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E-Class 17 – No. 5 Potassium Phosphate Part 3 – When Life’s a Bit Grey
When toxins aren’t eliminating from the body well, or you are feeling down, life can look a bit grey. This week we look at
- Facial Signs for No 5. Potassium Phosphate (Kali Phos)
- How to use Kali Phos cream
Your references for this week are
- Blue Book Facial signs p 32-33
- The Clinical Science of Biochemic Medicine Part 2 Kali Phos, p33-37
Facial Signs of Potassium Phosphate
The face can be Ash grey colour from the inner to the outer corner of the eyes.
You may also see this on the upper lip and chin. Sometimes this may look like a moustache.
In some people this grey colour can have the appearance of the person being “unwashed” or apathetic. Their mental state may be described as “absent”. This is sometimes seen in their eyes as if “no one is home” – a vague, not really focusing on you, look in their eyes.
Sunken Temples can indicate a severe potassium Phosphate deficiency.
Case Study – Global Transient Amnesia and Hair Loss
In this case, I first recognised the sunken temples.
She also showed us signs of hair balding in the temple area.
She then went on to tell us an amazing story of Kali Phos.
Several years ago, she had a very sudden case of Global Transient Amnesia. One minute she could remember, knew who she was, and the next she could not remember anything. She was taken to hospital where the medicos were perplexed. They don’t really have any way to help these cases.
A friend heard what had happened, so arrived at the hospital with Kali Phos. Within moments of taking Kali Phos, she said it was like the lights went on, and she could remember again.
Several months later, she noticed that her hair was starting to fall out in her temple area. I asked if there had been anything particularly stressful happen prior to the attack of Global Transient Amnesia. She said yes, there had been 3 significant events.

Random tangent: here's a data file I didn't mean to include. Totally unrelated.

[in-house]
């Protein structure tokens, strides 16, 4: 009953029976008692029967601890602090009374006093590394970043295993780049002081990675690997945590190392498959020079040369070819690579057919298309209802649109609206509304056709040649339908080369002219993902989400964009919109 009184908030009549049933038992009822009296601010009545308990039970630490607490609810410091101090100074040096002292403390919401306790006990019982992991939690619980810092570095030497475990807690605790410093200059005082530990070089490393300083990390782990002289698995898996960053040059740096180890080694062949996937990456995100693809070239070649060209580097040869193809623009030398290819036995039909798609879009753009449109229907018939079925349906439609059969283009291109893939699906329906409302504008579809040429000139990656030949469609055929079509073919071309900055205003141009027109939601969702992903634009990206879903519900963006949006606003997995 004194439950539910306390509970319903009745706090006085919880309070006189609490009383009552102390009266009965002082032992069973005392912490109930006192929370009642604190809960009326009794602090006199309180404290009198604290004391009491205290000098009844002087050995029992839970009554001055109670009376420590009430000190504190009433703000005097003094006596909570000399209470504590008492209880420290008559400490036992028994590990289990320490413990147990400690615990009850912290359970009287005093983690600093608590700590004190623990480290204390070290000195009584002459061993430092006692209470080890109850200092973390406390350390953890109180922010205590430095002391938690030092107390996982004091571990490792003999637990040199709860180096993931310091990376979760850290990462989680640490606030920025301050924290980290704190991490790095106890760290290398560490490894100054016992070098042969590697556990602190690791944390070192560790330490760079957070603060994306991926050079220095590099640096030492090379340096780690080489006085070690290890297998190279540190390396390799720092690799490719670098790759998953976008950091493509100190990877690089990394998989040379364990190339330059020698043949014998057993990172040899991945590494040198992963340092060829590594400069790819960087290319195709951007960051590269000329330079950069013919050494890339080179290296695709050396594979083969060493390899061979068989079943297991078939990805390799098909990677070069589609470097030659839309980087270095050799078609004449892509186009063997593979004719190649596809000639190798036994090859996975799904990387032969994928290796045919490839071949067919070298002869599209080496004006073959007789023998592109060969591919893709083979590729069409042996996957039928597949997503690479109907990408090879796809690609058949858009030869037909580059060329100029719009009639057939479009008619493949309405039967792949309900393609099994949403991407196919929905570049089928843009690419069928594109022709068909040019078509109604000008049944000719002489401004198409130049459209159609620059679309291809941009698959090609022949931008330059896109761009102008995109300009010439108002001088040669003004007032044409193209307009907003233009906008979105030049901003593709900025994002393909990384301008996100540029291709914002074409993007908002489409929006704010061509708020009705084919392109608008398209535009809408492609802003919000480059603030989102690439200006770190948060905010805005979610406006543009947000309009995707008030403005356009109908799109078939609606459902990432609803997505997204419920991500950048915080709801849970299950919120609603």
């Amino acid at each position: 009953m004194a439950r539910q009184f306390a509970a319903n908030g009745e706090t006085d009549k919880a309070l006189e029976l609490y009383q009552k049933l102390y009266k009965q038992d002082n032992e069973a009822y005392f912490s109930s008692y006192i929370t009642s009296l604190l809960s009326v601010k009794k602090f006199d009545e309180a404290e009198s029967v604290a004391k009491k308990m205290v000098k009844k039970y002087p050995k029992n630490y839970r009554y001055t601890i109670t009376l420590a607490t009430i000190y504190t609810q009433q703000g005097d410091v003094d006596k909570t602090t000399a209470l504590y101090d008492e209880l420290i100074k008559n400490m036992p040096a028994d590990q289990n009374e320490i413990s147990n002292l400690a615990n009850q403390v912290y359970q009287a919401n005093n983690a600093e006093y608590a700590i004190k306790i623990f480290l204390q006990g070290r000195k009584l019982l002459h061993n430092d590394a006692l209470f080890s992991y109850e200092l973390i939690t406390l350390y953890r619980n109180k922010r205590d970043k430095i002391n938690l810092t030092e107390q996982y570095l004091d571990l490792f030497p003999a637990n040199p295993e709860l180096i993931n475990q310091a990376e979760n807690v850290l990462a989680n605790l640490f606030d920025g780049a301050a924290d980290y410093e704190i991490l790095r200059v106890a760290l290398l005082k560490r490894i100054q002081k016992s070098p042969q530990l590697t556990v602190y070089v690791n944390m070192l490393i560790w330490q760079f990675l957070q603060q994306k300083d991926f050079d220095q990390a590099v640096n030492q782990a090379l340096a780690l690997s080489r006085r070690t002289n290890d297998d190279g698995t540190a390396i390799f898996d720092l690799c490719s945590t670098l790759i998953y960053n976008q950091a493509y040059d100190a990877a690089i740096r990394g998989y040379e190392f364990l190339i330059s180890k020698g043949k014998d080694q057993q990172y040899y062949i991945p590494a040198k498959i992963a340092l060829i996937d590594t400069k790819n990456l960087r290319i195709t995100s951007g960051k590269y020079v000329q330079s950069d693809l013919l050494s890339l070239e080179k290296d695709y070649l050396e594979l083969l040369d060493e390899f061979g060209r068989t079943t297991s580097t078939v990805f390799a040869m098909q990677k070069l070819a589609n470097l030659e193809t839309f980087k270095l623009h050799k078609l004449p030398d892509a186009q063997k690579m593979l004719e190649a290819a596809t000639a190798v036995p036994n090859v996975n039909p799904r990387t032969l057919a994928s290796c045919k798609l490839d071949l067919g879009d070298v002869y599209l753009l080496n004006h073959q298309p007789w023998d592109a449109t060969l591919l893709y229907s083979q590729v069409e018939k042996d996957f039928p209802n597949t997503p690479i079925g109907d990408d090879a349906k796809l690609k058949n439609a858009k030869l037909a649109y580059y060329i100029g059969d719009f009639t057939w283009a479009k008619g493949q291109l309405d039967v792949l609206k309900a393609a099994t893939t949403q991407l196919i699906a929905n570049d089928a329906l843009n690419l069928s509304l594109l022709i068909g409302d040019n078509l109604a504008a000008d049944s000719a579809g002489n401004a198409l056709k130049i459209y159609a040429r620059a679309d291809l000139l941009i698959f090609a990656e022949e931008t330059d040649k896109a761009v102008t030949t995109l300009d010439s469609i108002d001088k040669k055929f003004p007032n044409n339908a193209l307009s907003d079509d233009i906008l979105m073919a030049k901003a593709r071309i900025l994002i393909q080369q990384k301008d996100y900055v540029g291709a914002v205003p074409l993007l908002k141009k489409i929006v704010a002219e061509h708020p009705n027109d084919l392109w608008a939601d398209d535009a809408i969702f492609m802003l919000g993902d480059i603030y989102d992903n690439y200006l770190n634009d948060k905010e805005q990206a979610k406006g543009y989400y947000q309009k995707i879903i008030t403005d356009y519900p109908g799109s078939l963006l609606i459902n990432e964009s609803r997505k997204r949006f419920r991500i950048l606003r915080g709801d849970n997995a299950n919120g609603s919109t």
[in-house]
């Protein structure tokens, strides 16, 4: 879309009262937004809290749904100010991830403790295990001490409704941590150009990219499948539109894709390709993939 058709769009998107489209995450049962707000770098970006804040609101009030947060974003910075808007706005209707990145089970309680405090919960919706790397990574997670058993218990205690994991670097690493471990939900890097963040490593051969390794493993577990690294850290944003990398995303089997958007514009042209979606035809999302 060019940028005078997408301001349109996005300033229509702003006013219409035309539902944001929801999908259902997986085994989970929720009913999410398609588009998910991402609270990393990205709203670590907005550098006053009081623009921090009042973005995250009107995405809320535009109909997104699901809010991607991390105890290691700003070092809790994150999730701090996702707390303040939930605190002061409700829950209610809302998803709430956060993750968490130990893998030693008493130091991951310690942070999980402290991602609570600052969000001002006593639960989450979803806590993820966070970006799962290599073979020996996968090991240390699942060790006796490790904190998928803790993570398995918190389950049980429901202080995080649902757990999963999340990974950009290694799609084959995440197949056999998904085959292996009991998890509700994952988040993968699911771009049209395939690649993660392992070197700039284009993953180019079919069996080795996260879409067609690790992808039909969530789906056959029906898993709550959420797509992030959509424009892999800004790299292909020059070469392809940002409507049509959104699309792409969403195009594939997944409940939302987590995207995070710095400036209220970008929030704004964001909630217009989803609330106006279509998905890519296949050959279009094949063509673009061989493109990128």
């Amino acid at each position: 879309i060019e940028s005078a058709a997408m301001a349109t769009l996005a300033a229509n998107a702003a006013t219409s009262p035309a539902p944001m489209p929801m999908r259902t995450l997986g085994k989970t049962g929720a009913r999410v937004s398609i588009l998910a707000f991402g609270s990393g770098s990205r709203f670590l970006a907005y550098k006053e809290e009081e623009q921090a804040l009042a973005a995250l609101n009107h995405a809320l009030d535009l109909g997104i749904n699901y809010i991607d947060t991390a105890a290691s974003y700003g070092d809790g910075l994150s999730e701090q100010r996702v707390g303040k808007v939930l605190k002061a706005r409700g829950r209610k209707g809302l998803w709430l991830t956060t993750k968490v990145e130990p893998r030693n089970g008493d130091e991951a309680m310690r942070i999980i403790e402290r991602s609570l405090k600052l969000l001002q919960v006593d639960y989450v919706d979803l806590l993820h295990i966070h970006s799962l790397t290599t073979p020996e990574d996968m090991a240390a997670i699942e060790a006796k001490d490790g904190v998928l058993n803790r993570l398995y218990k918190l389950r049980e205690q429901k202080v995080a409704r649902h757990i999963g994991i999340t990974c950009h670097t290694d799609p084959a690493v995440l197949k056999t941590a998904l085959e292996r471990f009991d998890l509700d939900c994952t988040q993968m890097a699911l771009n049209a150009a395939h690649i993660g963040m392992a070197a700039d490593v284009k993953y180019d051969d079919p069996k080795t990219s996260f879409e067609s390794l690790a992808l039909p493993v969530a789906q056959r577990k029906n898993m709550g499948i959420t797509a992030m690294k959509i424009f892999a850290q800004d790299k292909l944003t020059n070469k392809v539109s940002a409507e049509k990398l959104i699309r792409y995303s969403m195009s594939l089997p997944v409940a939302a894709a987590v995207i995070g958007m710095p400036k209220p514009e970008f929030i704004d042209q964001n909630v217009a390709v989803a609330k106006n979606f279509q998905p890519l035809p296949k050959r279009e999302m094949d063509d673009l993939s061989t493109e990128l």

Based on facial signs and some more history, I prescribed Kali Phos and Silica. After just a couple months, she excitedly told me about her hair starting to regrow with the treatment.
Kali Phos Cream
In “Facial Diagnosis”, Peter Emmrich says Kali Phos cream “strengthens the heart muscle, calms down the nerves of the heart, relaxes cardiovascular action, therefore possibly reduces heart rhythm disruptions, nervous palpitation, and heart stitches”. Rub the cream on the chest and heart several times per day.
Wounds that heal badly
If a wound wont heal up, it often becomes infected. In this case use the cream up to the edges of the wound. Dab the wound with a soft muslin cloth soaked in water containing Kali Phos tablets, several times per day.
Consider Kali Phos in chronic conditions with putrid, stinky secretions, and cell decay. Bowel motions are also likely to send away anyone who wanted to go to the bathroom afterwards, as excrement is often putrid.
Calf cramps, vein cramps, and neuralgia
After a stroke, use the cream on areas that are paralytic, or not moving.
Diphtheria and polio
Loss of hair – as we spoke earlier, use the cream or use a soaked flannel as a compress. This helps with hair loss of the head, eyebrows, or beard. You can also apply a cloth with cream during the night.
Exercise 1 – Look out for the colour grey
Different people respond to stress in different ways. Typically, they will go into their predominant mode of Fight, Flight or Freeze. In Fight mode, someone is likely to get angry or irritable for example. In Flight mode, they will become anxious, and shy for example. In Freeze mode, they may procrastinate and feel sluggish.
Read through the General signs and symptoms for Kali Phos on p34. Create a list which symptoms a person might present with if they were in Fight mode, Flight mode or freeze mode.
Exercise 2 – Different causes of stress
What are different causes of stress?
Make a list of different causes of stress, and write examples for each of the causes. Send them through to me when you have completed them.
To review Kali Phos, click on this link
Next week we look at facial diagnosis for Kali Phos, and use of Kali Phos cream.
See below for glossary.
No. 5 Kali Phos
agoraphobia – an abnormal fear of being in crowds, public places, or open areas, sometimes accompanied by anxiety attacks
claustrophobia – an abnormal fear of being in enclosed or narrow places
delirium tremens – a withdrawal syndrome occurring in persons who have developed physiological dependence on alcohol, characterized by tremor, visual hallucinations, and autonomic instability
dyspepsia – indigestion
macrophage – any large phagocytic (cell that ingests and destroys foreign particles, bacteria and cell debris) cell occurring in the blood, lymph, and connective tissue
neurasthenia – a complex of symptoms characterized by chronic fatigue and weakness, loss of memory, and generalized aches and pains
palpitations – a sensation in which a person is aware of an irregular, hard, or rapid heartbeat
urticaria – itching sensations to palms of the hands and soles of the feet
vertigo – a dizzying sensation of tilting within stable surroundings or of being in tilting or spinning surroundings[/et_pb_text][/et_pb_column]